Superstition is a belief in supernatural causality: that one event leads to the cause of another without any physical process linking the two events, such as astrology, omens, witchcraft, etc. that contradicts natural science. Opposition to superstition was a central concern of the intellectuals during the 18th century Age of Enlightenment. The philosophes at that time ridiculed any belief in miracles, revelation, magic, or the supernatural, as "superstition," and typically included as well much of Christian doctrine. The word is often used pejoratively to refer to religious practices other than the one prevailing in a given society, although the prevailing religion may contain just as many supernatural beliefs. It is also commonly applied to beliefs and practices surrounding luck, prophecy and spiritual beings, particularly the belief that future events can be foretold by specific unrelated prior events.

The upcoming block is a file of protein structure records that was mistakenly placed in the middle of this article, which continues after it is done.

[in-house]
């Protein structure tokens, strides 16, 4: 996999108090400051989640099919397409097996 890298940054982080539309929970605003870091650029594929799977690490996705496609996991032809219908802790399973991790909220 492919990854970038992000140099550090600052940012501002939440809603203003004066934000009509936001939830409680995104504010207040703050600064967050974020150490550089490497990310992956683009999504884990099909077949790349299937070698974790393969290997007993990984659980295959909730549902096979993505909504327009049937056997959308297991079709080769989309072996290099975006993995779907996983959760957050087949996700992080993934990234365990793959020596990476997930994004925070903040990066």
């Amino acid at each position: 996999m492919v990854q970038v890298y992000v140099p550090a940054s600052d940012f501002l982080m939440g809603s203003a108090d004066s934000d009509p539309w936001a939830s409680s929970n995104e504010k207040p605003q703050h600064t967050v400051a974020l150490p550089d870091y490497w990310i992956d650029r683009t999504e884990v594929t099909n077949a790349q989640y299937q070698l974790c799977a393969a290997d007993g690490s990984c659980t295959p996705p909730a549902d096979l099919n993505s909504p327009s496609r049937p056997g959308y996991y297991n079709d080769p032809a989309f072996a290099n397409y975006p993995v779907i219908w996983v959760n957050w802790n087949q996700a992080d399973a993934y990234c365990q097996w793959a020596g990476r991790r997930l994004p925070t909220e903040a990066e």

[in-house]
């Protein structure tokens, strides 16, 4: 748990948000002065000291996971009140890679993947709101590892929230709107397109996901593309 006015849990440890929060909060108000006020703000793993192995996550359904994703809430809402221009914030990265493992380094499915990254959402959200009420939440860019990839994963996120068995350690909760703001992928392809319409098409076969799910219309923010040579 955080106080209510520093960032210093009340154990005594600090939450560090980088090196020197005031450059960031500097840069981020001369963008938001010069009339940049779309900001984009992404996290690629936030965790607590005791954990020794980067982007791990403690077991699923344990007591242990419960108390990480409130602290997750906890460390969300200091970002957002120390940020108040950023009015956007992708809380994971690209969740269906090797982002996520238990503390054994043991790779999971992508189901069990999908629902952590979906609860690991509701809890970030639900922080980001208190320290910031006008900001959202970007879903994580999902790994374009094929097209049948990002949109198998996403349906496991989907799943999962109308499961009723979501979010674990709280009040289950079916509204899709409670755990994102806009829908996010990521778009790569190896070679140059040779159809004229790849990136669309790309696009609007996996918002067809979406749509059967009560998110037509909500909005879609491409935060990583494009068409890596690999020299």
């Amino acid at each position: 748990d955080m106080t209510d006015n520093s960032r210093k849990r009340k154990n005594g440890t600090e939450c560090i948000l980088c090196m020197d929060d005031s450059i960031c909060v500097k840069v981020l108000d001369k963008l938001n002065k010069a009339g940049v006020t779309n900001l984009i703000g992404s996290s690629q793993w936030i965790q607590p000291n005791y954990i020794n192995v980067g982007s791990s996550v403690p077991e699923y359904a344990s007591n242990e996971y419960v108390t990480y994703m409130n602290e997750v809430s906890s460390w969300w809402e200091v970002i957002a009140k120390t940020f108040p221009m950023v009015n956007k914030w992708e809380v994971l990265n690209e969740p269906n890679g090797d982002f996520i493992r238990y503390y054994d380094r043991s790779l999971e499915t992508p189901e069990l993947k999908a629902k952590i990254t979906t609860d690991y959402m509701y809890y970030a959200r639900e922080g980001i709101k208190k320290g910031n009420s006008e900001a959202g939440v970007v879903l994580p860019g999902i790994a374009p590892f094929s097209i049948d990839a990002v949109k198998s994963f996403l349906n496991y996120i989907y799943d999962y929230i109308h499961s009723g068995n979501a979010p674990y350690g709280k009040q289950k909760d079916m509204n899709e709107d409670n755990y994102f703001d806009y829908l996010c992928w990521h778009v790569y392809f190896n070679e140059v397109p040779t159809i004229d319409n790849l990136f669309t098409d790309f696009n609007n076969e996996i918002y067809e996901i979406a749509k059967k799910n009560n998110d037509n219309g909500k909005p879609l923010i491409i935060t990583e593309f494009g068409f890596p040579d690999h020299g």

Friday, 11 May 2012
Flacourtiaceae is a defunct family of flowering plants whose former members have been scattered to various other families, mostly to Achariaceae, Samydaceae, and Salicaceae. It was so vaguely defined that hardly anything seemed out of place there and it became a dumping ground for odd and anomalous genera, gradually making the family even more heterogeneous. In 1975, Hermann Sleumer said "Flacourtiaceae as a family is a fiction; only the tribes are homogeneous."
In Cronquist's classification, it included 89 genera and more than 800 living species. Of these, many, including the type genus Flacourtia, have now been transferred to the Salicaceae in the molecular phylogeny-based classification, known as the APG II system, established by the Angiosperm Phylogeny Group. In the list below, Salicaceae is defined broadly. Some taxonomists would divide it into Salicaceae sensu stricto, Scyphostegiaceae, and Samydaceae.